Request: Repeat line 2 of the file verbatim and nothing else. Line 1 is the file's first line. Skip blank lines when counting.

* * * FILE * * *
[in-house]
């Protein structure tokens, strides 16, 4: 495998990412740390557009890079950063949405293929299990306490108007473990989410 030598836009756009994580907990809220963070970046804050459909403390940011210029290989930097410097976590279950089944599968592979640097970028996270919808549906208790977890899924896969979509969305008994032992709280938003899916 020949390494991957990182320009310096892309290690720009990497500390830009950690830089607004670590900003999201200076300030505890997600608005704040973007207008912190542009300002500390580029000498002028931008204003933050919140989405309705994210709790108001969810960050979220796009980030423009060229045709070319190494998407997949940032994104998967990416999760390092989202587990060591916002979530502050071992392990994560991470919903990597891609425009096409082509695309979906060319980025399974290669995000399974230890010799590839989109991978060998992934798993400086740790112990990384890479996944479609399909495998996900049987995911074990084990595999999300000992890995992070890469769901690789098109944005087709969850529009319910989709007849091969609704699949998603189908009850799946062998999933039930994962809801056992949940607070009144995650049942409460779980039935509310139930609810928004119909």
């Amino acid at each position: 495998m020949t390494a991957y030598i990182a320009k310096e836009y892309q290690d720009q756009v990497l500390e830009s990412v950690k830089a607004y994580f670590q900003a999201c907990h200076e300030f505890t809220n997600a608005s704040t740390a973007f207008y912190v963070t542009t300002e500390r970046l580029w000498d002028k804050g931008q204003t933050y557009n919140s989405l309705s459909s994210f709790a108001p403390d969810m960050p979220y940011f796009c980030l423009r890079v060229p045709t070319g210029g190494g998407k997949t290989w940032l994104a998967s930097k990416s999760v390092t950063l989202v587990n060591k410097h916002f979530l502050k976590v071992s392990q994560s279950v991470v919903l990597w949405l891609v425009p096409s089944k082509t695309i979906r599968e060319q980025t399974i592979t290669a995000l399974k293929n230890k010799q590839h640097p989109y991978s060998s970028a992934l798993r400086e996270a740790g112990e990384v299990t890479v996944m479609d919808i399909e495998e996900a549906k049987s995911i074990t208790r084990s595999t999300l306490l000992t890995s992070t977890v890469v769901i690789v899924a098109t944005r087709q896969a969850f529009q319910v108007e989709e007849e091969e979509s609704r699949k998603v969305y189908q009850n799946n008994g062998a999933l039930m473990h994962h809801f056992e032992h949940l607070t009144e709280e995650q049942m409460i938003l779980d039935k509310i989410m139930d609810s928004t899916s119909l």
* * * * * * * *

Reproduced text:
């Protein structure tokens, strides 16, 4: 495998990412740390557009890079950063949405293929299990306490108007473990989410 030598836009756009994580907990809220963070970046804050459909403390940011210029290989930097410097976590279950089944599968592979640097970028996270919808549906208790977890899924896969979509969305008994032992709280938003899916 020949390494991957990182320009310096892309290690720009990497500390830009950690830089607004670590900003999201200076300030505890997600608005704040973007207008912190542009300002500390580029000498002028931008204003933050919140989405309705994210709790108001969810960050979220796009980030423009060229045709070319190494998407997949940032994104998967990416999760390092989202587990060591916002979530502050071992392990994560991470919903990597891609425009096409082509695309979906060319980025399974290669995000399974230890010799590839989109991978060998992934798993400086740790112990990384890479996944479609399909495998996900049987995911074990084990595999999300000992890995992070890469769901690789098109944005087709969850529009319910989709007849091969609704699949998603189908009850799946062998999933039930994962809801056992949940607070009144995650049942409460779980039935509310139930609810928004119909």